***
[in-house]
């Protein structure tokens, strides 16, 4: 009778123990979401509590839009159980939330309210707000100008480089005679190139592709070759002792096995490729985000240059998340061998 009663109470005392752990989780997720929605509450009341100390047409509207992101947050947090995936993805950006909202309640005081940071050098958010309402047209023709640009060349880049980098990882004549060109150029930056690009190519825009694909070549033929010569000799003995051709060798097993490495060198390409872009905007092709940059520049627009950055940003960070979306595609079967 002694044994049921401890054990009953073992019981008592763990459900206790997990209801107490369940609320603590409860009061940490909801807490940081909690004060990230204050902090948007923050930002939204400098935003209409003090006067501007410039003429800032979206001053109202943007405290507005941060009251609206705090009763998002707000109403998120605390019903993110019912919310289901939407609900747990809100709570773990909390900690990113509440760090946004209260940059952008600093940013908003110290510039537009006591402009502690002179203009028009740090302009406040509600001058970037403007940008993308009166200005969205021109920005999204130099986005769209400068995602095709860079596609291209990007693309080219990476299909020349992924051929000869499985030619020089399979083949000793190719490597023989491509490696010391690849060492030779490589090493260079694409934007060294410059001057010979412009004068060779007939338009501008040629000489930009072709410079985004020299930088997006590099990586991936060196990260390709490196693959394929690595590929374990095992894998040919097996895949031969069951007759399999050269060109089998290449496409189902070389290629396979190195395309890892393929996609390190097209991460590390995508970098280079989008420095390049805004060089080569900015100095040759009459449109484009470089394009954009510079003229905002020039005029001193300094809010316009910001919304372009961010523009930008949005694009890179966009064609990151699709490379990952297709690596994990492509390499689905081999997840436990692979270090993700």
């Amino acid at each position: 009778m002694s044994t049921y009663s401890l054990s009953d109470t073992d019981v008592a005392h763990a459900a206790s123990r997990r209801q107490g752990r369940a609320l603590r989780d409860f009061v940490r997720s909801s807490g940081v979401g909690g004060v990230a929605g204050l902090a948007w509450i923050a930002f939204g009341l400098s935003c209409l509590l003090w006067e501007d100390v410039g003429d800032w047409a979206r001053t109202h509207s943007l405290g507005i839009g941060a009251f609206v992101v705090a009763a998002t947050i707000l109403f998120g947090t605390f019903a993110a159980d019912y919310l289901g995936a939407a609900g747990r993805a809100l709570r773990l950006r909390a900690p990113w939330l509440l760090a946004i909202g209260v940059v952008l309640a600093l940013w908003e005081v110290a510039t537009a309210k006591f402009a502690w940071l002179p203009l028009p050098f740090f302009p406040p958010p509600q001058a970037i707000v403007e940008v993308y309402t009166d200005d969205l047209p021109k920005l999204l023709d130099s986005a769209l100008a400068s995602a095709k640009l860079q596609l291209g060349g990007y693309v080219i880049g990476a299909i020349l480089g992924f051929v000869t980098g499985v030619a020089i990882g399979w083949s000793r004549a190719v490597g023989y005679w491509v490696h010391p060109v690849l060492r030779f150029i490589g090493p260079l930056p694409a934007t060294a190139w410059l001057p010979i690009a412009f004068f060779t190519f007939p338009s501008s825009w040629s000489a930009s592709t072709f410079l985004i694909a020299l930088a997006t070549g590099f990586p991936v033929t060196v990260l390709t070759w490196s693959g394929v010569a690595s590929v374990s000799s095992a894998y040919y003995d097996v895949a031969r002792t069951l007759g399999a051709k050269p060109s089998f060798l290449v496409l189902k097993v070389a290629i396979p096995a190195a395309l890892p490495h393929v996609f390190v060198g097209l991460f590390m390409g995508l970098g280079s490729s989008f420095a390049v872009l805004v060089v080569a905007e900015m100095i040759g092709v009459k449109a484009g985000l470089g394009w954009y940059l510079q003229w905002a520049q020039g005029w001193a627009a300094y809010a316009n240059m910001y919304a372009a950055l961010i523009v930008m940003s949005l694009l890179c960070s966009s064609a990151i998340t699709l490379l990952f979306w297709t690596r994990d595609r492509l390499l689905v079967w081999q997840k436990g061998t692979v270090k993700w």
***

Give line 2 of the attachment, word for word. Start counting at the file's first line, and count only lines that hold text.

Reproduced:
């Protein structure tokens, strides 16, 4: 009778123990979401509590839009159980939330309210707000100008480089005679190139592709070759002792096995490729985000240059998340061998 009663109470005392752990989780997720929605509450009341100390047409509207992101947050947090995936993805950006909202309640005081940071050098958010309402047209023709640009060349880049980098990882004549060109150029930056690009190519825009694909070549033929010569000799003995051709060798097993490495060198390409872009905007092709940059520049627009950055940003960070979306595609079967 002694044994049921401890054990009953073992019981008592763990459900206790997990209801107490369940609320603590409860009061940490909801807490940081909690004060990230204050902090948007923050930002939204400098935003209409003090006067501007410039003429800032979206001053109202943007405290507005941060009251609206705090009763998002707000109403998120605390019903993110019912919310289901939407609900747990809100709570773990909390900690990113509440760090946004209260940059952008600093940013908003110290510039537009006591402009502690002179203009028009740090302009406040509600001058970037403007940008993308009166200005969205021109920005999204130099986005769209400068995602095709860079596609291209990007693309080219990476299909020349992924051929000869499985030619020089399979083949000793190719490597023989491509490696010391690849060492030779490589090493260079694409934007060294410059001057010979412009004068060779007939338009501008040629000489930009072709410079985004020299930088997006590099990586991936060196990260390709490196693959394929690595590929374990095992894998040919097996895949031969069951007759399999050269060109089998290449496409189902070389290629396979190195395309890892393929996609390190097209991460590390995508970098280079989008420095390049805004060089080569900015100095040759009459449109484009470089394009954009510079003229905002020039005029001193300094809010316009910001919304372009961010523009930008949005694009890179966009064609990151699709490379990952297709690596994990492509390499689905081999997840436990692979270090993700």